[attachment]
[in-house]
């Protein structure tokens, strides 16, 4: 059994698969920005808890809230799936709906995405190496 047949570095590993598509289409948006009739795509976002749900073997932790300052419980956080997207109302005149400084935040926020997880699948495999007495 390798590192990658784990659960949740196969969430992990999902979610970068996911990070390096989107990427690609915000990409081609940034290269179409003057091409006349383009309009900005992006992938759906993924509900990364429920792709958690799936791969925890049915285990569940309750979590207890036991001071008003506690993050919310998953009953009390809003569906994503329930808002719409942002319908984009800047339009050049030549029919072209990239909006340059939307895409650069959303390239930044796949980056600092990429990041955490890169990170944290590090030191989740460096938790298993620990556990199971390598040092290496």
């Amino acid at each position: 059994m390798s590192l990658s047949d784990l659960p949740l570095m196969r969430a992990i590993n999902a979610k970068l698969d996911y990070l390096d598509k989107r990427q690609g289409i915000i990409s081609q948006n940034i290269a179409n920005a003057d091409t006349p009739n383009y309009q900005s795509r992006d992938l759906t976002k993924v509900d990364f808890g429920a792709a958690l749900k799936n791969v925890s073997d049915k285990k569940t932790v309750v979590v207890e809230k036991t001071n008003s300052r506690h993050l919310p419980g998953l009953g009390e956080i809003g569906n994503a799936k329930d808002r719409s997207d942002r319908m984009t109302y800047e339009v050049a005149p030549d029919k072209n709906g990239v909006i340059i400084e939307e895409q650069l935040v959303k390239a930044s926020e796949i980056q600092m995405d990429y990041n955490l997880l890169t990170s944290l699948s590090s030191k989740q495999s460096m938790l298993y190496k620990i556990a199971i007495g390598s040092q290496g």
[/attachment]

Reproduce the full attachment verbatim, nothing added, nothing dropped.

[in-house]
């Protein structure tokens, strides 16, 4: 059994698969920005808890809230799936709906995405190496 047949570095590993598509289409948006009739795509976002749900073997932790300052419980956080997207109302005149400084935040926020997880699948495999007495 390798590192990658784990659960949740196969969430992990999902979610970068996911990070390096989107990427690609915000990409081609940034290269179409003057091409006349383009309009900005992006992938759906993924509900990364429920792709958690799936791969925890049915285990569940309750979590207890036991001071008003506690993050919310998953009953009390809003569906994503329930808002719409942002319908984009800047339009050049030549029919072209990239909006340059939307895409650069959303390239930044796949980056600092990429990041955490890169990170944290590090030191989740460096938790298993620990556990199971390598040092290496």
């Amino acid at each position: 059994m390798s590192l990658s047949d784990l659960p949740l570095m196969r969430a992990i590993n999902a979610k970068l698969d996911y990070l390096d598509k989107r990427q690609g289409i915000i990409s081609q948006n940034i290269a179409n920005a003057d091409t006349p009739n383009y309009q900005s795509r992006d992938l759906t976002k993924v509900d990364f808890g429920a792709a958690l749900k799936n791969v925890s073997d049915k285990k569940t932790v309750v979590v207890e809230k036991t001071n008003s300052r506690h993050l919310p419980g998953l009953g009390e956080i809003g569906n994503a799936k329930d808002r719409s997207d942002r319908m984009t109302y800047e339009v050049a005149p030549d029919k072209n709906g990239v909006i340059i400084e939307e895409q650069l935040v959303k390239a930044s926020e796949i980056q600092m995405d990429y990041n955490l997880l890169t990170s944290l699948s590090s030191k989740q495999s460096m938790l298993y190496k620990i556990a199971i007495g390598s040092q290496g």